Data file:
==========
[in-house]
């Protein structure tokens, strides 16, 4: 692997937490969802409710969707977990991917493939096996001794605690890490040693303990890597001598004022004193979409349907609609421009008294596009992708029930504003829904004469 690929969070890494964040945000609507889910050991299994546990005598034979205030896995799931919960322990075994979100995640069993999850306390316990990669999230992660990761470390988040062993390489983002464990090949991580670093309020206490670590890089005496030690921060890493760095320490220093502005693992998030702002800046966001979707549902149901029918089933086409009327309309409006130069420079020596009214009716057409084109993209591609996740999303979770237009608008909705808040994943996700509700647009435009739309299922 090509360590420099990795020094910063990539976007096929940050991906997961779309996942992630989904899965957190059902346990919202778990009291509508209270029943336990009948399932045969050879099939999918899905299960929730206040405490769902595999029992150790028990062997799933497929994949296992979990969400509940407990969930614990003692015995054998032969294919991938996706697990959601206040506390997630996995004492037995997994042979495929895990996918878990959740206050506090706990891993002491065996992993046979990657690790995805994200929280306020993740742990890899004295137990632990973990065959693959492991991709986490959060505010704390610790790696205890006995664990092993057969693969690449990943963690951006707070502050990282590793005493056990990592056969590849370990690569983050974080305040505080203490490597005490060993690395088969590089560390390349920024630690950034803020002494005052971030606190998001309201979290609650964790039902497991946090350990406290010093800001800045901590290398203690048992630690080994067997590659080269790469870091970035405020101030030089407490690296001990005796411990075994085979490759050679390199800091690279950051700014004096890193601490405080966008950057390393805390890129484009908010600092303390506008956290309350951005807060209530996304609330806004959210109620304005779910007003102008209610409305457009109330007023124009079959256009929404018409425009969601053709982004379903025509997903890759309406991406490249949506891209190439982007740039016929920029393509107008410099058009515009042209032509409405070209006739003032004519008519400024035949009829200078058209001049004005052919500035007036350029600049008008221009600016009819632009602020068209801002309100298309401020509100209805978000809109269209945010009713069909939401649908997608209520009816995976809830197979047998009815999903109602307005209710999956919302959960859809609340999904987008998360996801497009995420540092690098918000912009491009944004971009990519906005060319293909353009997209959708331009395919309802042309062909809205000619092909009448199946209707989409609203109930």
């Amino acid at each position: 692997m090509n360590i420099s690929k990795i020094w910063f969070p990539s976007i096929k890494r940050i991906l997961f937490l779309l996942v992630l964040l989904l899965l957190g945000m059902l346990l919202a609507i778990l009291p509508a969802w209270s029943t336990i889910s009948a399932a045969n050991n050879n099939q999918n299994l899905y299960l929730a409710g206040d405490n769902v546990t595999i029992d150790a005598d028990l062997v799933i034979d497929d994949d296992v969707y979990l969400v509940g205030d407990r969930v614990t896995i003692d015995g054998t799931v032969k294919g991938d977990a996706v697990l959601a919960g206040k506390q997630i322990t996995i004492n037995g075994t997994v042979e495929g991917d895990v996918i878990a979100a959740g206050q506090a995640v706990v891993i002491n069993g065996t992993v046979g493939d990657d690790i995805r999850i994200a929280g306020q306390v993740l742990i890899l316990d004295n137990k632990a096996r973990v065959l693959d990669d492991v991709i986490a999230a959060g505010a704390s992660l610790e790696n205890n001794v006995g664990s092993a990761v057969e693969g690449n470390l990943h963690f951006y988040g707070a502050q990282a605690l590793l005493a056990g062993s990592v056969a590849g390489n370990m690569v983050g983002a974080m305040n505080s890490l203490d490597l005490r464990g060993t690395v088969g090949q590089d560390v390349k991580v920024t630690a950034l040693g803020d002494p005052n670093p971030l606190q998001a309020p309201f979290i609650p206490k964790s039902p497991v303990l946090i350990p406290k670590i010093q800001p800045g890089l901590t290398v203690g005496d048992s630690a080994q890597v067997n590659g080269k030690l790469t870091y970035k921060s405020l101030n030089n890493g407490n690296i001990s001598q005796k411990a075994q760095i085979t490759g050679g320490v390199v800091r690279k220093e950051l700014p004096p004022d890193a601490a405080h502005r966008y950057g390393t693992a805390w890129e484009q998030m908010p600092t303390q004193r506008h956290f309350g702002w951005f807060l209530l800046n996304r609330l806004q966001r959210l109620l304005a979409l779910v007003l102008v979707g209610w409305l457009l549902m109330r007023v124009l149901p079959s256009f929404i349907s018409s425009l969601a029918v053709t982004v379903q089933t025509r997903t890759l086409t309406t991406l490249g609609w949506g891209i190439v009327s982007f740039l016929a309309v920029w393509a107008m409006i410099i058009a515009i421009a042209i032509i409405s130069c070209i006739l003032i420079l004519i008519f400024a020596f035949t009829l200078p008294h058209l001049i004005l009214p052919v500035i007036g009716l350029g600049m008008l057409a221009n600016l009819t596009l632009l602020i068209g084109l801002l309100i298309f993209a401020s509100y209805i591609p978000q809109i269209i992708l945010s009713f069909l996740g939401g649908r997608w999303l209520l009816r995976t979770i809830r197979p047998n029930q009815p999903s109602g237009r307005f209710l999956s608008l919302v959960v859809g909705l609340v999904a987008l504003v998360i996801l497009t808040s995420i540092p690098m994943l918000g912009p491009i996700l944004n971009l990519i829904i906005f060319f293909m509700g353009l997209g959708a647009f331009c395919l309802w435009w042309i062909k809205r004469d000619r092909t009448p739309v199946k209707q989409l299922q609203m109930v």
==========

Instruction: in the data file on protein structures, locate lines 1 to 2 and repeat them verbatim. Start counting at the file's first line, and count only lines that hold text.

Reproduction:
[in-house]
């Protein structure tokens, strides 16, 4: 692997937490969802409710969707977990991917493939096996001794605690890490040693303990890597001598004022004193979409349907609609421009008294596009992708029930504003829904004469 690929969070890494964040945000609507889910050991299994546990005598034979205030896995799931919960322990075994979100995640069993999850306390316990990669999230992660990761470390988040062993390489983002464990090949991580670093309020206490670590890089005496030690921060890493760095320490220093502005693992998030702002800046966001979707549902149901029918089933086409009327309309409006130069420079020596009214009716057409084109993209591609996740999303979770237009608008909705808040994943996700509700647009435009739309299922 090509360590420099990795020094910063990539976007096929940050991906997961779309996942992630989904899965957190059902346990919202778990009291509508209270029943336990009948399932045969050879099939999918899905299960929730206040405490769902595999029992150790028990062997799933497929994949296992979990969400509940407990969930614990003692015995054998032969294919991938996706697990959601206040506390997630996995004492037995997994042979495929895990996918878990959740206050506090706990891993002491065996992993046979990657690790995805994200929280306020993740742990890899004295137990632990973990065959693959492991991709986490959060505010704390610790790696205890006995664990092993057969693969690449990943963690951006707070502050990282590793005493056990990592056969590849370990690569983050974080305040505080203490490597005490060993690395088969590089560390390349920024630690950034803020002494005052971030606190998001309201979290609650964790039902497991946090350990406290010093800001800045901590290398203690048992630690080994067997590659080269790469870091970035405020101030030089407490690296001990005796411990075994085979490759050679390199800091690279950051700014004096890193601490405080966008950057390393805390890129484009908010600092303390506008956290309350951005807060209530996304609330806004959210109620304005779910007003102008209610409305457009109330007023124009079959256009929404018409425009969601053709982004379903025509997903890759309406991406490249949506891209190439982007740039016929920029393509107008410099058009515009042209032509409405070209006739003032004519008519400024035949009829200078058209001049004005052919500035007036350029600049008008221009600016009819632009602020068209801002309100298309401020509100209805978000809109269209945010009713069909939401649908997608209520009816995976809830197979047998009815999903109602307005209710999956919302959960859809609340999904987008998360996801497009995420540092690098918000912009491009944004971009990519906005060319293909353009997209959708331009395919309802042309062909809205000619092909009448199946209707989409609203109930």